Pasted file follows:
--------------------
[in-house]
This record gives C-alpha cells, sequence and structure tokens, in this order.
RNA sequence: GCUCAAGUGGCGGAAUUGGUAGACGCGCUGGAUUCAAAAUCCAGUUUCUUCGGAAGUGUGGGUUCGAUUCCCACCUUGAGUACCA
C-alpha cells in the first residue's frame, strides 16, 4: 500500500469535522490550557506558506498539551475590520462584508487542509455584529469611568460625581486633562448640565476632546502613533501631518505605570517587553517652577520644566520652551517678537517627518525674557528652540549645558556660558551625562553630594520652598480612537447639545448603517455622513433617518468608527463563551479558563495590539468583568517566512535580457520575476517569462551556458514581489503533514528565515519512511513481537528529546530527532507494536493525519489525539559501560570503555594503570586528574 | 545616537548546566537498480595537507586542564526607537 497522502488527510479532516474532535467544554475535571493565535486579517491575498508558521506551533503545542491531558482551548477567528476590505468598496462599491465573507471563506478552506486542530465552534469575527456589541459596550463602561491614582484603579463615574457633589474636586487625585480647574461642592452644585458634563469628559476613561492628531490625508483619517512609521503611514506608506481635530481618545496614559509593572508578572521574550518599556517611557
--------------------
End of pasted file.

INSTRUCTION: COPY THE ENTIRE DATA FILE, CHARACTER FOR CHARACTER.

[in-house]
This record gives C-alpha cells, sequence and structure tokens, in this order.
RNA sequence: GCUCAAGUGGCGGAAUUGGUAGACGCGCUGGAUUCAAAAUCCAGUUUCUUCGGAAGUGUGGGUUCGAUUCCCACCUUGAGUACCA
C-alpha cells in the first residue's frame, strides 16, 4: 500500500469535522490550557506558506498539551475590520462584508487542509455584529469611568460625581486633562448640565476632546502613533501631518505605570517587553517652577520644566520652551517678537517627518525674557528652540549645558556660558551625562553630594520652598480612537447639545448603517455622513433617518468608527463563551479558563495590539468583568517566512535580457520575476517569462551556458514581489503533514528565515519512511513481537528529546530527532507494536493525519489525539559501560570503555594503570586528574 | 545616537548546566537498480595537507586542564526607537 497522502488527510479532516474532535467544554475535571493565535486579517491575498508558521506551533503545542491531558482551548477567528476590505468598496462599491465573507471563506478552506486542530465552534469575527456589541459596550463602561491614582484603579463615574457633589474636586487625585480647574461642592452644585458634563469628559476613561492628531490625508483619517512609521503611514506608506481635530481618545496614559509593572508578572521574550518599556517611557